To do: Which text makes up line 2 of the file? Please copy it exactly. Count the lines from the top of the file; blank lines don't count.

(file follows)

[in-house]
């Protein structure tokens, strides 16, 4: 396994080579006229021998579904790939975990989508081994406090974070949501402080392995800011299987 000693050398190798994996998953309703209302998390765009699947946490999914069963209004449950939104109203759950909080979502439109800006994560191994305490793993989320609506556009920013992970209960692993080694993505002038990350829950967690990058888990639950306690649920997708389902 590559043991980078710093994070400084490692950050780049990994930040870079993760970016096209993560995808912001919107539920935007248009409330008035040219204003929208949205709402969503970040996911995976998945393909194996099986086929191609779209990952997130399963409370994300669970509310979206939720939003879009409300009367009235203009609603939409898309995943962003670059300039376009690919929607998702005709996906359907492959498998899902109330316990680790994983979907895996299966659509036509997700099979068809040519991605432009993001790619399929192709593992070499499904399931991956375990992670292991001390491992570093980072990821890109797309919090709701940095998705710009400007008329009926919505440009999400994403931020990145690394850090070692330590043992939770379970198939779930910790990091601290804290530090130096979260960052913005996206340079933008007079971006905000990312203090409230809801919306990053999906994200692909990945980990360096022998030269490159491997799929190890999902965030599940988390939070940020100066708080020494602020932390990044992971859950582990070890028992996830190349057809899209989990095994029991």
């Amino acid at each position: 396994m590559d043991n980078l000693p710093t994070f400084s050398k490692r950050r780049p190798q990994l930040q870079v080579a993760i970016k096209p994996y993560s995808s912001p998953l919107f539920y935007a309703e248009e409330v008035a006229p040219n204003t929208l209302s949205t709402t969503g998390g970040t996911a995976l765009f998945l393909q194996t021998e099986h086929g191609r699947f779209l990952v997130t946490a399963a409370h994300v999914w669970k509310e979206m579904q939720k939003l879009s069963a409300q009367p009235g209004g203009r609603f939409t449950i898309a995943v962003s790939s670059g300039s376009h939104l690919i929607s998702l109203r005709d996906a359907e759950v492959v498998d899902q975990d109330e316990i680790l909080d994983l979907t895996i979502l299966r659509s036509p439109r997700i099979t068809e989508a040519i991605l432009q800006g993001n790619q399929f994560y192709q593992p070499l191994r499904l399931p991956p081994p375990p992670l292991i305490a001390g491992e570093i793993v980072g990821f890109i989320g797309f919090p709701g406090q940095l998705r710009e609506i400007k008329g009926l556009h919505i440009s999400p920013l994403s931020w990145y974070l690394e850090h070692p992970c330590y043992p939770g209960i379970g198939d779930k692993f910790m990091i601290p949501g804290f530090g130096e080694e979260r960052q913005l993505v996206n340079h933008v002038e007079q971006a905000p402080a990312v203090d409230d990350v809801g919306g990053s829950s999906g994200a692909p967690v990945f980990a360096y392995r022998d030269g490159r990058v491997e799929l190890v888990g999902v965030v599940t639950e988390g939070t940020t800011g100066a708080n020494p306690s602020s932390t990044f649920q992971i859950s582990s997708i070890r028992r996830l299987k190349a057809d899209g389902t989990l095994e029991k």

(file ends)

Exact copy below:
């Protein structure tokens, strides 16, 4: 396994080579006229021998579904790939975990989508081994406090974070949501402080392995800011299987 000693050398190798994996998953309703209302998390765009699947946490999914069963209004449950939104109203759950909080979502439109800006994560191994305490793993989320609506556009920013992970209960692993080694993505002038990350829950967690990058888990639950306690649920997708389902 590559043991980078710093994070400084490692950050780049990994930040870079993760970016096209993560995808912001919107539920935007248009409330008035040219204003929208949205709402969503970040996911995976998945393909194996099986086929191609779209990952997130399963409370994300669970509310979206939720939003879009409300009367009235203009609603939409898309995943962003670059300039376009690919929607998702005709996906359907492959498998899902109330316990680790994983979907895996299966659509036509997700099979068809040519991605432009993001790619399929192709593992070499499904399931991956375990992670292991001390491992570093980072990821890109797309919090709701940095998705710009400007008329009926919505440009999400994403931020990145690394850090070692330590043992939770379970198939779930910790990091601290804290530090130096979260960052913005996206340079933008007079971006905000990312203090409230809801919306990053999906994200692909990945980990360096022998030269490159491997799929190890999902965030599940988390939070940020100066708080020494602020932390990044992971859950582990070890028992996830190349057809899209989990095994029991």